Friday, March 5, 2010
I first visited Oudong, which is only forty or so kilometers north of the Capital in 2005. Oudong was the capital of Cambodia at various times between 1618 and 1866, but not much remains that would remind a visitor of this historical detail. Amongst all the decaying, renovated and newer stupas on the hills one site in particular stood out.
All that remained of this temple was a few walls and some giant stumps of columns, with the almost unrecognizable plinth and crossed legs of a formerly enormous Buddha statue. The columns brought the massive temple of Karnak in Luxor, Egypt to mind. In both places the columns seemed to stand strangely against the sky, with little hint that any had actually served a practical purpose of holding up a roof at some forgotten time before.
Although it looked somehow ancient, the Vihear Preah Ath Roes or “Vihara of the 18 cubit Buddha”, was actually only finished and dedicated in 1911 during King Sisowath’s reign. The area around Oudong mountain suffered heavy aerial bombardment during the 1970-75 civil war, from Cambodian Republican Forces and the US B52s and F16s that backed them up. Although at first I came to believe that this bombing had caused the destruction of the temple, after discussing the situation with locals I changed my mind. What they told me was that the pagoda at the bottom of the hill, close to the current car-park and restaurant area had been flattened by bombing. The temple with the big lonely columns had been dynamited by the Khmer Rouge forces later, in 1977.
Returning to the mountain in 2009, I was aware that some reconstruction had been going on. I braved the mid-April heat and wandered up to have a look. The 18 cubit Buddha had been completely rebuilt, a lot of work had been put into the walls, and the basic framework for a roof was up. I have to admit I preferred it the way it had been, but that is understandably not a sentiment shared by many people here. I may find derelict houses and rustic war ruins attractive, but others don’t need reminding. I’ll try and drop up to Oudong again soon and see how it is all progressing.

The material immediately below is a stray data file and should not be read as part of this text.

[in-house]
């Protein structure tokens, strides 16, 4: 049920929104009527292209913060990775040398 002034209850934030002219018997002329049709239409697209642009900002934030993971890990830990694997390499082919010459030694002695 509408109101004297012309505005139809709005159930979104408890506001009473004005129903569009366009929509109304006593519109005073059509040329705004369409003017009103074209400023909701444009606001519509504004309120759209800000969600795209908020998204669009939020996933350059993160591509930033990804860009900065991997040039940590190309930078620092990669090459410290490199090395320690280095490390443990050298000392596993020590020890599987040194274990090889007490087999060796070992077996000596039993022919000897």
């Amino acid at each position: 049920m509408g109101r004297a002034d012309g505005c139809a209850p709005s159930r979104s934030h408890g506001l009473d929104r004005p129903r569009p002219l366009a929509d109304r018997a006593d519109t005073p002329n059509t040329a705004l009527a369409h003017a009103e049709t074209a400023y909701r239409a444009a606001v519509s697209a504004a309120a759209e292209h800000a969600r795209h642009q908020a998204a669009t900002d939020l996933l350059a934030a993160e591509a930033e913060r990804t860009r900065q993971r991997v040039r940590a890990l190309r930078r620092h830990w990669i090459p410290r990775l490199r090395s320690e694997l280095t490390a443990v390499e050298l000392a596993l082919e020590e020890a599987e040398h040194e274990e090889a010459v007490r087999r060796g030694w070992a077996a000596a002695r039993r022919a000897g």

Monday, March 1, 2010
This was one of the first large modern hotels built in
. It stands on Phnom Penh Monivong Boulevard, not far from Central Market and the railway station. At the time it went up there was little development along what was to become one of the city’s most metropolitan and built up streets.
The photo of the “Khmer Rouge” troops passing by the hotel on April 17th 1975 poses some questions. The ”Artful Dodger” character out front is wearing some strange-looking bandoliers and has a certain jolly expression which seems very exaggerated. He certainly doesn’t have the usual stoic and mean expression that you usually see in pictures of KR soldiers, and the people in the truck look to me to be civilians. The flag flying from the truck is one which has often been identified as a Democratic Kampuchea flag, but I have rarely seen pictures of it actually being used.
The crowd to the left of the truck are mainly dressed in camouflage military fatigues, of the type worn by Lon Nol’s Republican forces. I understand that there was a certain amount of jubilance at first on the streets of
, but I ‘m surprised to see Republican soldiers celebrating. I thought they would have been too busy getting rid of their uniforms first, as they were the number one target for execution in days to come. . Phnom Penh
When the capital was finally taken, it wasn’t by one unified army, but by several allied groups from almost autonomous zones of the country. Some confusion, and even a certain amount of fighting erupted between the various groups at first. In the first few hours of confusion, one particularly strange event occurred. Some people, perhaps students or military decided to join in. They dressed up as Khmer Rouge combatants, and paraded through the streets on trucks proclaiming victory. It’s not clear what their motives were, perhaps they thought they would just blend in and get on with things, but I doubt any of them got very far.
The first picture shows the Monorom in the early 1960s, the B&W is from April 17th 1975. The bottom two are more recent, as you can see it hasn't changed a lot other than the awning along the front.